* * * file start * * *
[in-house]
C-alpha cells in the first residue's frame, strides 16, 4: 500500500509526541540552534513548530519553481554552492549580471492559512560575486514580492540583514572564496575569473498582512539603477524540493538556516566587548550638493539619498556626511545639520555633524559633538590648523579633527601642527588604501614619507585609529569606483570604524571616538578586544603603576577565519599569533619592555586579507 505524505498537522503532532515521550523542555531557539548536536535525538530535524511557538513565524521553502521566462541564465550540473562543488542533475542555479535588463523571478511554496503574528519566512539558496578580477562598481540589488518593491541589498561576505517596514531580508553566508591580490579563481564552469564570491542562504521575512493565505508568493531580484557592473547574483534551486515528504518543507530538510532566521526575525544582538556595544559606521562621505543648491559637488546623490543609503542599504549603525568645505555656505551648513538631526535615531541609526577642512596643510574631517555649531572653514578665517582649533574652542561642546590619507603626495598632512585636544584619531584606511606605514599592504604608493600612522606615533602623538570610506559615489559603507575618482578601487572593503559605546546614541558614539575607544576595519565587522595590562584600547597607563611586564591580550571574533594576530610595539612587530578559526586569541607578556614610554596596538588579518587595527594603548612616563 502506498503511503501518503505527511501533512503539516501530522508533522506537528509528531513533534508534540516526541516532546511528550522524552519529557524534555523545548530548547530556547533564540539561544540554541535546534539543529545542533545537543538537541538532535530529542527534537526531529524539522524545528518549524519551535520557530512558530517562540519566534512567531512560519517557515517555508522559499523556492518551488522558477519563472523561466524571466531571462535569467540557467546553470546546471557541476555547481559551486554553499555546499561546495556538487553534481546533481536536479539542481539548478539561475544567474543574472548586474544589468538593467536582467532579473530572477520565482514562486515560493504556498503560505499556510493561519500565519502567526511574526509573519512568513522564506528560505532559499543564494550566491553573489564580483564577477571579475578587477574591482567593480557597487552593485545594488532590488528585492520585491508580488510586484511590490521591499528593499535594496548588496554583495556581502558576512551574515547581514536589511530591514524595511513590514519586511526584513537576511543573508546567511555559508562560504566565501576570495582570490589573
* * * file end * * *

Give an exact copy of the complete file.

[in-house]
C-alpha cells in the first residue's frame, strides 16, 4: 500500500509526541540552534513548530519553481554552492549580471492559512560575486514580492540583514572564496575569473498582512539603477524540493538556516566587548550638493539619498556626511545639520555633524559633538590648523579633527601642527588604501614619507585609529569606483570604524571616538578586544603603576577565519599569533619592555586579507 505524505498537522503532532515521550523542555531557539548536536535525538530535524511557538513565524521553502521566462541564465550540473562543488542533475542555479535588463523571478511554496503574528519566512539558496578580477562598481540589488518593491541589498561576505517596514531580508553566508591580490579563481564552469564570491542562504521575512493565505508568493531580484557592473547574483534551486515528504518543507530538510532566521526575525544582538556595544559606521562621505543648491559637488546623490543609503542599504549603525568645505555656505551648513538631526535615531541609526577642512596643510574631517555649531572653514578665517582649533574652542561642546590619507603626495598632512585636544584619531584606511606605514599592504604608493600612522606615533602623538570610506559615489559603507575618482578601487572593503559605546546614541558614539575607544576595519565587522595590562584600547597607563611586564591580550571574533594576530610595539612587530578559526586569541607578556614610554596596538588579518587595527594603548612616563 502506498503511503501518503505527511501533512503539516501530522508533522506537528509528531513533534508534540516526541516532546511528550522524552519529557524534555523545548530548547530556547533564540539561544540554541535546534539543529545542533545537543538537541538532535530529542527534537526531529524539522524545528518549524519551535520557530512558530517562540519566534512567531512560519517557515517555508522559499523556492518551488522558477519563472523561466524571466531571462535569467540557467546553470546546471557541476555547481559551486554553499555546499561546495556538487553534481546533481536536479539542481539548478539561475544567474543574472548586474544589468538593467536582467532579473530572477520565482514562486515560493504556498503560505499556510493561519500565519502567526511574526509573519512568513522564506528560505532559499543564494550566491553573489564580483564577477571579475578587477574591482567593480557597487552593485545594488532590488528585492520585491508580488510586484511590490521591499528593499535594496548588496554583495556581502558576512551574515547581514536589511530591514524595511513590514519586511526584513537576511543573508546567511555559508562560504566565501576570495582570490589573